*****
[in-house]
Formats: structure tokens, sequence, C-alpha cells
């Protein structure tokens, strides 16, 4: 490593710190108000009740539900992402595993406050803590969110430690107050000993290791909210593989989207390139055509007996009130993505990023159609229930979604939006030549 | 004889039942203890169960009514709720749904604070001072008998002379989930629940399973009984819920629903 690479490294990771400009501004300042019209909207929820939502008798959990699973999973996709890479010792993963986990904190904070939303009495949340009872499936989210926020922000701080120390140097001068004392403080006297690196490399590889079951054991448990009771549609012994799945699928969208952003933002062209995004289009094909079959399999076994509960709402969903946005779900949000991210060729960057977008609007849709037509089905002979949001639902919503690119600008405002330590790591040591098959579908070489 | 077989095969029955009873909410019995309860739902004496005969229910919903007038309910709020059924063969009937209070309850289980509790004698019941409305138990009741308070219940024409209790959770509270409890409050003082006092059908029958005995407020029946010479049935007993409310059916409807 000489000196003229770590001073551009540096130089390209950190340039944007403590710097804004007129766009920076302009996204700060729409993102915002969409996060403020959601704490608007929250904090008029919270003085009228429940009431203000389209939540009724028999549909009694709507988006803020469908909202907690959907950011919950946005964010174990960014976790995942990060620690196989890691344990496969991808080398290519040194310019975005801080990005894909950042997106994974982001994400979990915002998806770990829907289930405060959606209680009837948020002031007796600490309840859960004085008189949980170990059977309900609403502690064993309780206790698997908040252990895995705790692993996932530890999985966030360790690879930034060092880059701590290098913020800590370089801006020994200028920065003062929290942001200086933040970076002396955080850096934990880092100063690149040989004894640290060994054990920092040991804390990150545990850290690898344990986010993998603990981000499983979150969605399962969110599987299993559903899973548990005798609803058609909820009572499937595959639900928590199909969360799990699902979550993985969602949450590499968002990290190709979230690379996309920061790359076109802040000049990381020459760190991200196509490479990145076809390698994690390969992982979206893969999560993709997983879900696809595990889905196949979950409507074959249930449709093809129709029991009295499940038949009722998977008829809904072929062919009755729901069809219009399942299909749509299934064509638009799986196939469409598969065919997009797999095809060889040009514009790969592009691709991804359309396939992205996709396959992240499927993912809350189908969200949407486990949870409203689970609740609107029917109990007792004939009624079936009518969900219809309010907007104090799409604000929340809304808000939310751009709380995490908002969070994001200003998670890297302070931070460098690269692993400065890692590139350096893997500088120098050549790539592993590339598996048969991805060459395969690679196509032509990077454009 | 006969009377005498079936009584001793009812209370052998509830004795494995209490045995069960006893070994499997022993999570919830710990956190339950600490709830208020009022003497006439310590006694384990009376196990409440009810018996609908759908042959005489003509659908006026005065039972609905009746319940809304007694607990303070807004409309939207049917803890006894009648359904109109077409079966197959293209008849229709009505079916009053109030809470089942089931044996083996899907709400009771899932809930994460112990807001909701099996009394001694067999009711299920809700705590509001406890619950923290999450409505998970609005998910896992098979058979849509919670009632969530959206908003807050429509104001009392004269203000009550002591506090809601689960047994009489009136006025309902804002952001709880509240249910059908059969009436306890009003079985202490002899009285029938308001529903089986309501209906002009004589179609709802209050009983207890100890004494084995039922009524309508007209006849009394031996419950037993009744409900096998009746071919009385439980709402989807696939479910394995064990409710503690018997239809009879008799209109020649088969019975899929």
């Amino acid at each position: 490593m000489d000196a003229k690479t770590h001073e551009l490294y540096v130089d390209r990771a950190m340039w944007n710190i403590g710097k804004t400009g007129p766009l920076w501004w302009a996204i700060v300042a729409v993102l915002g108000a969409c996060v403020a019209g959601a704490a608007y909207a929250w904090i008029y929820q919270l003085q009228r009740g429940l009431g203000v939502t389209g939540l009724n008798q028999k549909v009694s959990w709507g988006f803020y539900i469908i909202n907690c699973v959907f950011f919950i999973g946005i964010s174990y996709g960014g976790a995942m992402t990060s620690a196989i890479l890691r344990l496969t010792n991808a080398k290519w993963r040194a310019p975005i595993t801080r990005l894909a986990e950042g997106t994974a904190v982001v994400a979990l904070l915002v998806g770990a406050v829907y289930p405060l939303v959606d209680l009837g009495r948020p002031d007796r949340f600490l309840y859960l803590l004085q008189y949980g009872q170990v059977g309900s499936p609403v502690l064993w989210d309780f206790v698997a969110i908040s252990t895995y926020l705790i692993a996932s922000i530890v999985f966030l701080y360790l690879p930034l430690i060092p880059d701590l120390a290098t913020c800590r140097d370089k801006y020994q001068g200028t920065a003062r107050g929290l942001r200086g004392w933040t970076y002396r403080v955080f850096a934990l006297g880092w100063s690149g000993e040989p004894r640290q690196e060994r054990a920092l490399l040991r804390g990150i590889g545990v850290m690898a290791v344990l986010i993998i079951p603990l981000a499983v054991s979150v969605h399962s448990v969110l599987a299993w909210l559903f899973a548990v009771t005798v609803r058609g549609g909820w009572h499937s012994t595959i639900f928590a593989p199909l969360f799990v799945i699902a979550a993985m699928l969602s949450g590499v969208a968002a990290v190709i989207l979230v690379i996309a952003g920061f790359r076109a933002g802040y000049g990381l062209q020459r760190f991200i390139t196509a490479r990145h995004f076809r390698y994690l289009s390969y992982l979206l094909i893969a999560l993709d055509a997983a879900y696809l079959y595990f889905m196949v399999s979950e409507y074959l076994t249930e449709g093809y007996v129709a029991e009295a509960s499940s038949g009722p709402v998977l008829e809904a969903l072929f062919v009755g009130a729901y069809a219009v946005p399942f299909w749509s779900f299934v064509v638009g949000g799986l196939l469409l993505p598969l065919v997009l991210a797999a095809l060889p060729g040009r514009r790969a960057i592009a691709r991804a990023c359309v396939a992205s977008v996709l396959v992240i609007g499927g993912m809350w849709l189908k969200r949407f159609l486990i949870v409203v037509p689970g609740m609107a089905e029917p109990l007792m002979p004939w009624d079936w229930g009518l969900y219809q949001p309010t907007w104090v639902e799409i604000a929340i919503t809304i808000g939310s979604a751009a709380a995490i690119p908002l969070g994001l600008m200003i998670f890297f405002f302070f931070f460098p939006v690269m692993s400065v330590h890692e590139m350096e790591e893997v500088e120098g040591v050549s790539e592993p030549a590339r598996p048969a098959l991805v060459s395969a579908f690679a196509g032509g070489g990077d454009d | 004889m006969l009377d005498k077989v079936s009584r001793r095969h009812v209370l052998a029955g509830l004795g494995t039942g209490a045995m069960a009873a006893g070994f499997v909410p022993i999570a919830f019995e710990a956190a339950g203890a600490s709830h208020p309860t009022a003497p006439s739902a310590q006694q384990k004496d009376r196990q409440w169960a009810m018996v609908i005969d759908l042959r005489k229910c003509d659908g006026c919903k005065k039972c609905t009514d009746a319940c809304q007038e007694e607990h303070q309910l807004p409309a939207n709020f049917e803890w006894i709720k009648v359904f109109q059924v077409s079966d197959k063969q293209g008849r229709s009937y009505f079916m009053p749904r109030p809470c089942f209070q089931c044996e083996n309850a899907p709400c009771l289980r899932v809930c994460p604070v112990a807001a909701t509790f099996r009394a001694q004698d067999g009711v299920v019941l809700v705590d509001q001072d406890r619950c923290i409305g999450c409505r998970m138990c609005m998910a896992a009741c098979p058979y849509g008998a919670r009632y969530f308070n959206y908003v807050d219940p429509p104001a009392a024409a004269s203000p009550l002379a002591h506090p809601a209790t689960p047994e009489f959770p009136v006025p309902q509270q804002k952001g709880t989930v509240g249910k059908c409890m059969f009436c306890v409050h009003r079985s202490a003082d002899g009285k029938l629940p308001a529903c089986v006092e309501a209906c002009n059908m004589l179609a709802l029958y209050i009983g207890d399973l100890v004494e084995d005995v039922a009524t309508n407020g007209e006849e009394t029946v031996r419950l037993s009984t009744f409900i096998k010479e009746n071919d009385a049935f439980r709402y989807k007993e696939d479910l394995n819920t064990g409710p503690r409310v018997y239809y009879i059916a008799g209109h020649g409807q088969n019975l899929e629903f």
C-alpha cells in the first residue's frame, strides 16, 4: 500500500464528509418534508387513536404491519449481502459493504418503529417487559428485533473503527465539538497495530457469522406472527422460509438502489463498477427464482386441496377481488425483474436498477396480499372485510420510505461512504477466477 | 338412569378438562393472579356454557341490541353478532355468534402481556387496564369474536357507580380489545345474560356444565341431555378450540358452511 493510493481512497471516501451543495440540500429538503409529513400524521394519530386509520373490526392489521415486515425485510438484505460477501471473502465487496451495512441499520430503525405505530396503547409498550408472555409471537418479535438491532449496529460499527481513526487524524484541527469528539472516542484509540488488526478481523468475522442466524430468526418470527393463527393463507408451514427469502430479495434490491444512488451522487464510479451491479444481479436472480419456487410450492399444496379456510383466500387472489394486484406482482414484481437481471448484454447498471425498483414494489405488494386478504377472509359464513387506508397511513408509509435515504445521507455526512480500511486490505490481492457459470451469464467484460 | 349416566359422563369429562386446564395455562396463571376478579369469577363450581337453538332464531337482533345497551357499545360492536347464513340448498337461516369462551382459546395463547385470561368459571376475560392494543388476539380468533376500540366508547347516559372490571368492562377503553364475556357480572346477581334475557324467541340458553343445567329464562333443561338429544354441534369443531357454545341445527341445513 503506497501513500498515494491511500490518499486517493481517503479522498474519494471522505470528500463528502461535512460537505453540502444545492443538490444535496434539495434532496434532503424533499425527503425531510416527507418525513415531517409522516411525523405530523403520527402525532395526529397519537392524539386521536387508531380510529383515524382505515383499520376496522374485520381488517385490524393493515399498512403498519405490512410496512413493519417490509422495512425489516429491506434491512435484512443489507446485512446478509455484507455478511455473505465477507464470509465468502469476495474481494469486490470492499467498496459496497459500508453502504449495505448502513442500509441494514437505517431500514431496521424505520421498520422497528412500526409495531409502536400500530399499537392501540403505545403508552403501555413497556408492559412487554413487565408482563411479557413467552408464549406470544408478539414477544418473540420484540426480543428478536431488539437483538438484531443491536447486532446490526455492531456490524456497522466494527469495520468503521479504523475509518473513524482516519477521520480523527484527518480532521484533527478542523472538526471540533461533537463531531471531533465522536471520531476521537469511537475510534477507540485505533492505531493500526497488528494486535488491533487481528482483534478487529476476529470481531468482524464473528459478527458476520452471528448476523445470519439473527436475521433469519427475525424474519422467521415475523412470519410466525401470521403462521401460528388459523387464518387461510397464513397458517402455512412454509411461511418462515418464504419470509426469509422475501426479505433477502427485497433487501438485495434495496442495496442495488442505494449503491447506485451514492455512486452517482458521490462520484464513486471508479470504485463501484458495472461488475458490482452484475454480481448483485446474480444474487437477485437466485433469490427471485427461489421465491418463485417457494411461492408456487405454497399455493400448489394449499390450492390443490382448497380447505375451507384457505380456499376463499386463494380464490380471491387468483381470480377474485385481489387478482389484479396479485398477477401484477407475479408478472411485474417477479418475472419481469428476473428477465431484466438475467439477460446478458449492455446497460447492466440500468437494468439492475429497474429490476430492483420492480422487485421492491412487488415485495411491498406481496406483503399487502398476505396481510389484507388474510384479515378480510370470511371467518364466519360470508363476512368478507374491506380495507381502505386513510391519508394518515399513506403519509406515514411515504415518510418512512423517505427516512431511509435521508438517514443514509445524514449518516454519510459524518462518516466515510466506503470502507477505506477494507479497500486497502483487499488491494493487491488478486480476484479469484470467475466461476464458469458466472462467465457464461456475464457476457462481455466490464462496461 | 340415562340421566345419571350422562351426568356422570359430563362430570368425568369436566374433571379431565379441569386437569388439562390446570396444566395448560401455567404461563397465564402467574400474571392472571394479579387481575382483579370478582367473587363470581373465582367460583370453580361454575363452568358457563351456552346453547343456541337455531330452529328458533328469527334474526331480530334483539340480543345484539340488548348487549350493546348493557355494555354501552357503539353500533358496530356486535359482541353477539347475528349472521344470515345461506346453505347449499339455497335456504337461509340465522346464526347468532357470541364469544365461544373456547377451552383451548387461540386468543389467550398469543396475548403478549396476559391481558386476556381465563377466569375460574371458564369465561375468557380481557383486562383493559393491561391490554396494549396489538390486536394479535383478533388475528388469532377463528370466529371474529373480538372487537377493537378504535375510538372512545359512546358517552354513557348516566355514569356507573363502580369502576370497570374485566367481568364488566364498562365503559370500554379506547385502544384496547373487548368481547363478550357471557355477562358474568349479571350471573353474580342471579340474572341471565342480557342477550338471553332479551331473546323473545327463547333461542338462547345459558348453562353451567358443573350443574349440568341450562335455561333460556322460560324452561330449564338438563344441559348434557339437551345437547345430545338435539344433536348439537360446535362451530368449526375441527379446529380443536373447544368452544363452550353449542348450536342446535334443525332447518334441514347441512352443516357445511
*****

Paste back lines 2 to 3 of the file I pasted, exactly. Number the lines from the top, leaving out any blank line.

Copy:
Formats: structure tokens, sequence, C-alpha cells
């Protein structure tokens, strides 16, 4: 490593710190108000009740539900992402595993406050803590969110430690107050000993290791909210593989989207390139055509007996009130993505990023159609229930979604939006030549 | 004889039942203890169960009514709720749904604070001072008998002379989930629940399973009984819920629903 690479490294990771400009501004300042019209909207929820939502008798959990699973999973996709890479010792993963986990904190904070939303009495949340009872499936989210926020922000701080120390140097001068004392403080006297690196490399590889079951054991448990009771549609012994799945699928969208952003933002062209995004289009094909079959399999076994509960709402969903946005779900949000991210060729960057977008609007849709037509089905002979949001639902919503690119600008405002330590790591040591098959579908070489 | 077989095969029955009873909410019995309860739902004496005969229910919903007038309910709020059924063969009937209070309850289980509790004698019941409305138990009741308070219940024409209790959770509270409890409050003082006092059908029958005995407020029946010479049935007993409310059916409807 000489000196003229770590001073551009540096130089390209950190340039944007403590710097804004007129766009920076302009996204700060729409993102915002969409996060403020959601704490608007929250904090008029919270003085009228429940009431203000389209939540009724028999549909009694709507988006803020469908909202907690959907950011919950946005964010174990960014976790995942990060620690196989890691344990496969991808080398290519040194310019975005801080990005894909950042997106994974982001994400979990915002998806770990829907289930405060959606209680009837948020002031007796600490309840859960004085008189949980170990059977309900609403502690064993309780206790698997908040252990895995705790692993996932530890999985966030360790690879930034060092880059701590290098913020800590370089801006020994200028920065003062929290942001200086933040970076002396955080850096934990880092100063690149040989004894640290060994054990920092040991804390990150545990850290690898344990986010993998603990981000499983979150969605399962969110599987299993559903899973548990005798609803058609909820009572499937595959639900928590199909969360799990699902979550993985969602949450590499968002990290190709979230690379996309920061790359076109802040000049990381020459760190991200196509490479990145076809390698994690390969992982979206893969999560993709997983879900696809595990889905196949979950409507074959249930449709093809129709029991009295499940038949009722998977008829809904072929062919009755729901069809219009399942299909749509299934064509638009799986196939469409598969065919997009797999095809060889040009514009790969592009691709991804359309396939992205996709396959992240499927993912809350189908969200949407486990949870409203689970609740609107029917109990007792004939009624079936009518969900219809309010907007104090799409604000929340809304808000939310751009709380995490908002969070994001200003998670890297302070931070460098690269692993400065890692590139350096893997500088120098050549790539592993590339598996048969991805060459395969690679196509032509990077454009 | 006969009377005498079936009584001793009812209370052998509830004795494995209490045995069960006893070994499997022993999570919830710990956190339950600490709830208020009022003497006439310590006694384990009376196990409440009810018996609908759908042959005489003509659908006026005065039972609905009746319940809304007694607990303070807004409309939207049917803890006894009648359904109109077409079966197959293209008849229709009505079916009053109030809470089942089931044996083996899907709400009771899932809930994460112990807001909701099996009394001694067999009711299920809700705590509001406890619950923290999450409505998970609005998910896992098979058979849509919670009632969530959206908003807050429509104001009392004269203000009550002591506090809601689960047994009489009136006025309902804002952001709880509240249910059908059969009436306890009003079985202490002899009285029938308001529903089986309501209906002009004589179609709802209050009983207890100890004494084995039922009524309508007209006849009394031996419950037993009744409900096998009746071919009385439980709402989807696939479910394995064990409710503690018997239809009879008799209109020649088969019975899929």